In the musical Bad Girls, currently playing at the Renegade Shop Theatre in Vancouver, you get rape, violence, drugs, and even a suicide. And just what every gritty prison drama needs: a really good kick line.
Long before Piper, Tiffany, and Nicky donned their orange jumpsuits, there was Helen, Shell, and Nikki. Based on the British television series of the same name that ran for eight years in Britain from 1999-2006, this musical version of the critically acclaimed series was written just as that series ended.
With a book by Maureen Chadwick and Ann McManus, who also created the television series, on its surface at least, Bad Girls is a pretty straight-forward prison drama, albeit set to music. Conflict between inmates is aplenty, the new prison warden is looking to change the system for the better, and the “screws” are a mix of compassion and cruel.
With its mix of gritty reality and wild production numbers though, it is as if two shows are sometimes at play. There are a number of times that you may very well find yourself whispering WTF under your breath, as violence gives way to high camp, and heart-felt ballads are juxtaposed against Busby Berkeley.
But even as one doesn’t need to be familiar with its source material to follow the story, the big question of the night comes from an underlying feeling that we are somehow missing the bigger joke. It is as if Chadwick and McManus are sending up their own creation, while simultaneously trying to remain true to the prison drama genre. Strangely enough, for the most part, it actually works.
In this community theatre production from Vancouver’s DramaNatrix Productions, the cast is largely up to the challenges of Bad Girls’ split personality. There is an energy among this large cast of women that helps immensely, even as things sometimes go off the rails.
A mix of amateur and pre-professional actors, not everything works. There are a number of individual performances though, especially in the vocal department, that help keep things interesting.
Sarah Smith is absolutely breathtaking in the act two opener, “Freedom Road”, backed in wonderful harmonies by the other inmates. The big production number “A-List” gets a dose of extra energy from a terrific Stephanie Liatopoulos. The very funny, yet disturbing “All Banged Up” not only shows off Natalie Schreiber and Charlotte Wright’s vocal skills, but their comedic chops as well. The hodgepodge of accents aside, like many community theatre productions before it, things are at their best when the ensemble comes together.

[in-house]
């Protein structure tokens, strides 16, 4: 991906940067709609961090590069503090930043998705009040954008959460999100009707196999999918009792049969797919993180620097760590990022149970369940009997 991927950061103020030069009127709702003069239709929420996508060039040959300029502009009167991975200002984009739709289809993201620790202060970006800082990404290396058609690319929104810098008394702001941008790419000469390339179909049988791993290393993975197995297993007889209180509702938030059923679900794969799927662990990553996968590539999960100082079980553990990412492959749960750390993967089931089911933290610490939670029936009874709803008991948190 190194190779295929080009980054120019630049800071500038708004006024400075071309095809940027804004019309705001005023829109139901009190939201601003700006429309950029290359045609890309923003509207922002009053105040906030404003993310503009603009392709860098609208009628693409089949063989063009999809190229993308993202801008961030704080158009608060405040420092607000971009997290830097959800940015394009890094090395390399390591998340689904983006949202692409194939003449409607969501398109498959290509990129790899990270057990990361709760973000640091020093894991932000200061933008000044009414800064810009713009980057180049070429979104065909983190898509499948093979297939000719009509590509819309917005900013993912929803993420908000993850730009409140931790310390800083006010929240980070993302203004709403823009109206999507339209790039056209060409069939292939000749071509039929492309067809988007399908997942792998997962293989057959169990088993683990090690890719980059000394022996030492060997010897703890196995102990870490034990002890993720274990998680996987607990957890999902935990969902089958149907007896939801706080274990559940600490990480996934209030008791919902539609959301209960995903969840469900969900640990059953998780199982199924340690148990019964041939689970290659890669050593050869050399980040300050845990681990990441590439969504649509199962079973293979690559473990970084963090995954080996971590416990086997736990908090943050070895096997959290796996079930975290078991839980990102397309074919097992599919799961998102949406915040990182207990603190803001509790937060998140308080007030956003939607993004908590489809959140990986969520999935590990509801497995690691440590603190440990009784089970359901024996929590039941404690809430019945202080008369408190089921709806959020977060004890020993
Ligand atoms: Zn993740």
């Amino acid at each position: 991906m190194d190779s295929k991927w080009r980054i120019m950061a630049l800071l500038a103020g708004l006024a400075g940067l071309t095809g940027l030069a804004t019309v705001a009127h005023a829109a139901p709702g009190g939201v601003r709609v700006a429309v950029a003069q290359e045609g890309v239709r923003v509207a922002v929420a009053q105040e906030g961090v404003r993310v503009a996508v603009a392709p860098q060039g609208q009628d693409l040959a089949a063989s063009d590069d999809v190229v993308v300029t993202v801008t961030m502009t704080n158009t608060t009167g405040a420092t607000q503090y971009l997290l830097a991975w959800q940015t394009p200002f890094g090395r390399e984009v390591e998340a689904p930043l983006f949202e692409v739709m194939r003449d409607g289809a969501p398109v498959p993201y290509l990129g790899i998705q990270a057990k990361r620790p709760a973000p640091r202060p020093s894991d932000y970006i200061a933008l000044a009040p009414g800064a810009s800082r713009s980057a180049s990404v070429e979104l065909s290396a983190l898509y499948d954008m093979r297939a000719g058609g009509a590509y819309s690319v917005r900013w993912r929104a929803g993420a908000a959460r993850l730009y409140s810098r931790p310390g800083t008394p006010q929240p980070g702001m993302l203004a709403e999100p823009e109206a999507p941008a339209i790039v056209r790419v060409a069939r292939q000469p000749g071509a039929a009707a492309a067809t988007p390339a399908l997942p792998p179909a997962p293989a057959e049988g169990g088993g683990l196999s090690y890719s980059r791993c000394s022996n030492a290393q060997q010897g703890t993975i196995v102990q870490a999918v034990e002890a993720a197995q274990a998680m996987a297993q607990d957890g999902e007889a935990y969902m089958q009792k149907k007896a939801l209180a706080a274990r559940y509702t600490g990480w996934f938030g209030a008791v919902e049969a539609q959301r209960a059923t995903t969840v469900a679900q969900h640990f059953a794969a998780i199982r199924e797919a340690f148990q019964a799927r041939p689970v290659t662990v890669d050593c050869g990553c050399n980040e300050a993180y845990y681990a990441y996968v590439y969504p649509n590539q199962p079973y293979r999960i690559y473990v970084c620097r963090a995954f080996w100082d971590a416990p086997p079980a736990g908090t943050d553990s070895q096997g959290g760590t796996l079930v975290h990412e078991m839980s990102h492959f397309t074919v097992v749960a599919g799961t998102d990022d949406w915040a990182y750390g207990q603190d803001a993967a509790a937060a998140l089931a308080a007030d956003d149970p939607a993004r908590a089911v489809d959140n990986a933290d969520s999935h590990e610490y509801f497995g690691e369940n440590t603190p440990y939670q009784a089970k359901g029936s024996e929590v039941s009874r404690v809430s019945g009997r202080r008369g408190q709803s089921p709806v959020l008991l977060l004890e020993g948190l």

Some of Bad Girl’s darker moments don’t fare so well. The suicide gets lost in a cacophony of noise and action, vastly diminishing its impact. The penultimate scene, in which one of the prisoners attempt to entrap a guard, also failed to realize the full potential of its harsh and sexualized authenticity.
Under the co-direction of Liz Maillard and Stephanie Liatopoulos there are a number of times when seemingly unnecessary movement pulls focus. Phil Schulze’s lighting design is intriguing as it uses follow spots to help draw our focus to each new scene. The big problem here though is more often than not the actors found themselves in complete or partial darkness. With so many tight specials part of Schulze’s design, there is a big lesson here: it is always important to find your light.
The small band never overpowers the unamplified cast, and the use of brass is always a welcome addition.
Bad Girls may not always know what it wants to be, but it is oddly entertaining.
Bad Girls with book by Maureen Chadwick and Ann McManus. Music and lyrics by Kath Gotts. A DramaNatrix Productions presentation on stage at the Renegade Shop Theatre (125 East 2nd Avenue, Vancouver) until October 15. Visit http://dramanatrixproductions.com for tickets and information.